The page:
- Locate and plug revenue leakage
Contract management is not just about saving money on renegotiation with vendors, although this is certainly another advantage gained with a CMS. It’s about detecting revenue leakage through mismanaged contracts, auto-renewals, or auto terminations. For example, IT budgets are usually some of the biggest in any organization and often, especially in times of data security threats or when the business is under pressure, CIOs will accept standard SLAs without informing the legal department. Without a CMS this opportunity is lost, unable to be retracted or amended and any terms agreed must be adhered to. With no oversight, the contract may include extortionate renewal terms or auto termination clauses that result in loss of discounts and service plans, leaving the organization exposed to data security risks.
- Deliver frictionless business
GCs have an enormous amount of contracts to negotiate, draft and amend for the organizations including the commercial teams who drive new business. With contract management in place, some of this workload could be automated or passed to the business, with standardized terms and obligations that require minimum legal intervention and negotiation. This positions the legal team as enablers and ensures that deals get signed quicker, enabling frictionless business to be conducted. It also empowers the sales team and helps foster trust between legal and sales departments. Sales teams are then also more likely to seek legal advice for any issues or contract negotiations earlier, which in turn reduces risk.
- Prevent litigation costs and disputes
Around 20% of disputes arise from your contract portfolio, according to IACCM research. Lack of contract visibility and an inability to locate the contract under dispute are common without a CMS and can substantially increase risk. Conversely, with insight from good contract management, GCs can proactively manage any disputes, saving potential litigation costs. In addition, the data from a CMS can be compiled to indicate where disputes are common, or potentially high-risk areas, further helping GCs manage their contract portfolio and reduce the chances of disputes reoccurring elsewhere in the future.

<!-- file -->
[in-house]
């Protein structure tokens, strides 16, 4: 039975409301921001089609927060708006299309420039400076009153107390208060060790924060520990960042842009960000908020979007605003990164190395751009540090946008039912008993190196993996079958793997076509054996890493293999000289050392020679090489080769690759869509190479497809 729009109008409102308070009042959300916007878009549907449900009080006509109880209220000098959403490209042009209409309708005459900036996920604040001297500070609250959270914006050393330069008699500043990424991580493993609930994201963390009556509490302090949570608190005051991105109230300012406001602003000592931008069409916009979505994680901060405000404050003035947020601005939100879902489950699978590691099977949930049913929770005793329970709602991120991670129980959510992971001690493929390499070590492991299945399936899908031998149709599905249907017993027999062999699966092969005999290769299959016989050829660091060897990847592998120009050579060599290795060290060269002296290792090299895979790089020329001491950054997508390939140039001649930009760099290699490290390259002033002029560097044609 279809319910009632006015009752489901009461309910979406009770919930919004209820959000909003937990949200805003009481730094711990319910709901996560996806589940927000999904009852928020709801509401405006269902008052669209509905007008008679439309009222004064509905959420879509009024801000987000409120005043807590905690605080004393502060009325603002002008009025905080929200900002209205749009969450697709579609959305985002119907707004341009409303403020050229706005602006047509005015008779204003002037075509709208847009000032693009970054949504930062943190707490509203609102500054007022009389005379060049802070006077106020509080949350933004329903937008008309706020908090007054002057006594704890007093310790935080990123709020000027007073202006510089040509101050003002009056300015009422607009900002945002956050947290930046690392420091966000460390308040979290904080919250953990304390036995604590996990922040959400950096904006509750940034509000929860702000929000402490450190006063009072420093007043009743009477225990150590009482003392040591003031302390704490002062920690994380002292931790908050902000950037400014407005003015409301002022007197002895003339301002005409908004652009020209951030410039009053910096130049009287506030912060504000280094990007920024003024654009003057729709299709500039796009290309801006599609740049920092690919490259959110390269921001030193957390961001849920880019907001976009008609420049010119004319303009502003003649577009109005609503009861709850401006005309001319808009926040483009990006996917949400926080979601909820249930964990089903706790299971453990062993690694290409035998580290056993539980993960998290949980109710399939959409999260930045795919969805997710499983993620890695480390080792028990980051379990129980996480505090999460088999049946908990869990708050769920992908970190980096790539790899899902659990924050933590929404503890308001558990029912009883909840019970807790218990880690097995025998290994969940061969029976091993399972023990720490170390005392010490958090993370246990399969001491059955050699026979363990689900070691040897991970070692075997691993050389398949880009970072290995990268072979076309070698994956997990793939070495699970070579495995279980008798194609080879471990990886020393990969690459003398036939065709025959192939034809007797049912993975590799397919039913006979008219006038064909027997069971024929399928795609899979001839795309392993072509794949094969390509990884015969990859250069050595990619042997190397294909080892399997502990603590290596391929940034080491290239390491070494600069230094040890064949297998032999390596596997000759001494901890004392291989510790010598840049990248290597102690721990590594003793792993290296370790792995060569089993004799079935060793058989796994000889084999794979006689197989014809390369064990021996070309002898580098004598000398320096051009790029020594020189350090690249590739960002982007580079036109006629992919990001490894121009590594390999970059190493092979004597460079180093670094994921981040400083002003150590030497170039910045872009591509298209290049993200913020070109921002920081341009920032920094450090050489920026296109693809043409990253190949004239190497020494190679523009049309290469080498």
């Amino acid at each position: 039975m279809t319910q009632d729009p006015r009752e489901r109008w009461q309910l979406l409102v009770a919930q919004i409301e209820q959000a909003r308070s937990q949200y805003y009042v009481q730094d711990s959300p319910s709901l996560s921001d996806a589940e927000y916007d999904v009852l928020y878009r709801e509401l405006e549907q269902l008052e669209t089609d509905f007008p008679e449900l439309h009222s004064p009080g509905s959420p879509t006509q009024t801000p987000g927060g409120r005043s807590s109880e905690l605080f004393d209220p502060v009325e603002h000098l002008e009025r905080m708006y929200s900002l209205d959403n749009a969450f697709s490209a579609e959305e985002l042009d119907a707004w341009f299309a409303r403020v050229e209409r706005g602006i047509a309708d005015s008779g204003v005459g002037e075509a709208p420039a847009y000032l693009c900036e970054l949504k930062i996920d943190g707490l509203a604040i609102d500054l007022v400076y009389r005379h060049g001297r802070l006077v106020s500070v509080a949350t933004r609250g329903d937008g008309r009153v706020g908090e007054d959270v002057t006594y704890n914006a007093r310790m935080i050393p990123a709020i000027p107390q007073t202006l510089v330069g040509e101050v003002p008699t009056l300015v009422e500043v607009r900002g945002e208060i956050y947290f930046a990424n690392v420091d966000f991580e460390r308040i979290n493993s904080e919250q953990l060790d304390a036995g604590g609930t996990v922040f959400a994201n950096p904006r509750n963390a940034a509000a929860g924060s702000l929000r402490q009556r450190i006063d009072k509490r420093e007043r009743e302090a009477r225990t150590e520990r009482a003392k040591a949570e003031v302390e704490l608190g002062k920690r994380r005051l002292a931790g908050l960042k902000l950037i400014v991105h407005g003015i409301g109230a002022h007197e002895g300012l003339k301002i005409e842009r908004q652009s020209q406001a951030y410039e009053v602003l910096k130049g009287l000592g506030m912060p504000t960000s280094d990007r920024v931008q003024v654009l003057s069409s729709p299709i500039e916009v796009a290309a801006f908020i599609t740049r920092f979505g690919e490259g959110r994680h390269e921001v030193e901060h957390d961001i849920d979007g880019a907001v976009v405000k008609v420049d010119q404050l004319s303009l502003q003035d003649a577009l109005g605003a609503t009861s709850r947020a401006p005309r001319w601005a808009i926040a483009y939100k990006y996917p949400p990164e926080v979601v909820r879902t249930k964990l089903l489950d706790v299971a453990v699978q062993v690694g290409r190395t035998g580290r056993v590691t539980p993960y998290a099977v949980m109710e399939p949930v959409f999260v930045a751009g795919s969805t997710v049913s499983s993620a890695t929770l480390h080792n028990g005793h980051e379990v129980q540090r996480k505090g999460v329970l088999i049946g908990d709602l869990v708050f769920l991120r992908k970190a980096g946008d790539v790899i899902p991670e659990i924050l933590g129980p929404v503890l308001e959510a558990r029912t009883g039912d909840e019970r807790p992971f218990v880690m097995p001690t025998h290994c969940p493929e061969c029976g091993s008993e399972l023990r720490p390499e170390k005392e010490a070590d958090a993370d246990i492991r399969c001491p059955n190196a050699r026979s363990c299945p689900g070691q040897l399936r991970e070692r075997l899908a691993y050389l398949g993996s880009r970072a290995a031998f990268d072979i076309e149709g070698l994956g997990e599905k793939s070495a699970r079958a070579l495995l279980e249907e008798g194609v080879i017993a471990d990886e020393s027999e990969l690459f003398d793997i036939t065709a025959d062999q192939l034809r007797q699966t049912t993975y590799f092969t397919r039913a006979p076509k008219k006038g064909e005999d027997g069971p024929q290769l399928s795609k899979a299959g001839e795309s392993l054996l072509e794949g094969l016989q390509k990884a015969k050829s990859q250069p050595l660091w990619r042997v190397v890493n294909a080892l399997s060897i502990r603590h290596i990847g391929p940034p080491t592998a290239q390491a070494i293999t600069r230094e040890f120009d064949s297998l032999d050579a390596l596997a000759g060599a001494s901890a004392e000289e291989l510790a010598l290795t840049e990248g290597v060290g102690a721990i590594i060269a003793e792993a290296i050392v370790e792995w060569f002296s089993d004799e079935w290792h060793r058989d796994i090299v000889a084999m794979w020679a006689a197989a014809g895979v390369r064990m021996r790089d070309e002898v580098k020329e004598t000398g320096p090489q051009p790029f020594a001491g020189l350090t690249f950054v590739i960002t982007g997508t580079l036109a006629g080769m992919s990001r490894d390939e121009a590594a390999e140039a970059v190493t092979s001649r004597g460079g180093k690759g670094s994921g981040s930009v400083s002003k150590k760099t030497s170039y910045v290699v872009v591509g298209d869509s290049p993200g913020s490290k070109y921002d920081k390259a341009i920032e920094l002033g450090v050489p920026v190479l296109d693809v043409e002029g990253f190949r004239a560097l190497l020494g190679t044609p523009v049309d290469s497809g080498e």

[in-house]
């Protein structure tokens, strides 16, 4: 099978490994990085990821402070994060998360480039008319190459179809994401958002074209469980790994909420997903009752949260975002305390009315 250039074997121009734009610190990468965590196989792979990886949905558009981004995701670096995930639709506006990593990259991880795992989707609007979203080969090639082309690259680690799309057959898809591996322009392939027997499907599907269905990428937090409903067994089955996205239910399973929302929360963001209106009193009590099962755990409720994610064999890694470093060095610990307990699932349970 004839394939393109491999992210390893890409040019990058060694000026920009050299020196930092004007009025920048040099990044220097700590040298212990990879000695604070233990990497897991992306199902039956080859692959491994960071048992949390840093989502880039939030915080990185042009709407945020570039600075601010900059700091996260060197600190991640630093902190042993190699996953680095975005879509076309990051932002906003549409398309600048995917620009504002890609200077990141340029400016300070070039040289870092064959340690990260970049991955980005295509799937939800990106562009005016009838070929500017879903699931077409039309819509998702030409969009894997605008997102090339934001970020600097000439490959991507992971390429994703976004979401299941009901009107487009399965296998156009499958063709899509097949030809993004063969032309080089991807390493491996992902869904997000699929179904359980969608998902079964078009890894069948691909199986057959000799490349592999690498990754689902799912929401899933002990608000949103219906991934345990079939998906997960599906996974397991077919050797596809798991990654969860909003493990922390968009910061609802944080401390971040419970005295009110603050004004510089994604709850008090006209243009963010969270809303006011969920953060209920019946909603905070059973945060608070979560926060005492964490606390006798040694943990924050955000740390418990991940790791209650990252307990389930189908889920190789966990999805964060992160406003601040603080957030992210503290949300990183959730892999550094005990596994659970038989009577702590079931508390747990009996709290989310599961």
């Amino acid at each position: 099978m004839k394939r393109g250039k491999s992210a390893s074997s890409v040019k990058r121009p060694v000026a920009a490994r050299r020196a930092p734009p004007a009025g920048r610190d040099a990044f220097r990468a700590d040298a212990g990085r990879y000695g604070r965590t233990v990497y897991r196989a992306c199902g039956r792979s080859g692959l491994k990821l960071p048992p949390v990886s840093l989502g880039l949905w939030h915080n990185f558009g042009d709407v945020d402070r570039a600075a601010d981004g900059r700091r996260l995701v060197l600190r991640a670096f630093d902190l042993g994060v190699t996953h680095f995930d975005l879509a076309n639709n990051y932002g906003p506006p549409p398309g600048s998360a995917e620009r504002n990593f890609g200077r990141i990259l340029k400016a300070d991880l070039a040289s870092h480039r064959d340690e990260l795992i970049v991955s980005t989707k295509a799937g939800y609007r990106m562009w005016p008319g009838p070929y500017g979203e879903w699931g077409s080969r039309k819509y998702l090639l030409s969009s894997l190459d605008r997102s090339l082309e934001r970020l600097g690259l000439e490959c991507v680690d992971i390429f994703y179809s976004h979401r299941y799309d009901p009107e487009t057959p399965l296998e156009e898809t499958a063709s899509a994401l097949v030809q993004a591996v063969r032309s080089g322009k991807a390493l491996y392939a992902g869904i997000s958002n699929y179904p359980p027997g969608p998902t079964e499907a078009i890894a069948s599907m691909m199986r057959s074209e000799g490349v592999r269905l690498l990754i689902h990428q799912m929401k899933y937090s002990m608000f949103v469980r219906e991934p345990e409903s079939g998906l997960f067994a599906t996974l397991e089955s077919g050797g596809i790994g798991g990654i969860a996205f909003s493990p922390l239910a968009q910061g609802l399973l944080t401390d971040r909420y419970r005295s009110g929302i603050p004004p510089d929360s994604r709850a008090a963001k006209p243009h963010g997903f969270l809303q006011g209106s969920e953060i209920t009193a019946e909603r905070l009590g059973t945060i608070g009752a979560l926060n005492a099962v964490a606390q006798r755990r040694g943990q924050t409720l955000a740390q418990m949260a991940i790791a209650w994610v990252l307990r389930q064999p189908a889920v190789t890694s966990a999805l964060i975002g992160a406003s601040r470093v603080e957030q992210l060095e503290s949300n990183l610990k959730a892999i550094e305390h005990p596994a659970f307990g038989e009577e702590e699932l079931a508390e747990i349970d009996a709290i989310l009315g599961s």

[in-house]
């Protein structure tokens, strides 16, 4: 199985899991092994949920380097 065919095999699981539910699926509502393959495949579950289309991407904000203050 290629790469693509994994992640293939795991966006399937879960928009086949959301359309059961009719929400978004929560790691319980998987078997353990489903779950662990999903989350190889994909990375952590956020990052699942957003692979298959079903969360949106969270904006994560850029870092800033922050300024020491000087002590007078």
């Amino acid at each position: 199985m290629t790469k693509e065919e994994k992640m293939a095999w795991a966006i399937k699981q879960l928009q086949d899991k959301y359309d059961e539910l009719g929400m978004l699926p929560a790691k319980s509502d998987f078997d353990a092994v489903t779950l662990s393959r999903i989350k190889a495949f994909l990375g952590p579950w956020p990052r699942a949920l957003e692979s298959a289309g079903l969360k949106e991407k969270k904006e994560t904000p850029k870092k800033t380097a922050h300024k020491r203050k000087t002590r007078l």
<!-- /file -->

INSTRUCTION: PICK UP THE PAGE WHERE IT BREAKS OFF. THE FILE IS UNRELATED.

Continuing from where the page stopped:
- Prioritize risk
All risk is relative – some risks are greater than others, but without a CMS it’s almost impossible to factually understand what those risks are and prioritize them accordingly. For example, in a multi-organizational structure, each business is governed by its own rules, regulations and risk profiles, which is a huge challenge for GCs. If one of the businesses succumbs to an event, the reputational risk is likely to impact the group.. Having an overview of your contracts means this risk can be curated and prioritized, so GCs can focus on the right level of their attention on the right risk.
The days of manual processes and ad hoc contract management with spreadsheets and shared drives are over. Or at least they should be. Legal is transforming. The data within contracts is the leverage GCs need to help their organizations differentiate, demonstrate their value to the business, and help the C-suite make better decisions. Without the overview, insight, and analytics that contract management enables GCs to perform, making any decision is educated guesswork. In order to become a true partner to the business, GCs need to be the cornerstone of steadfast and reliable decision making that drives the business forward in a strategic and profitable way.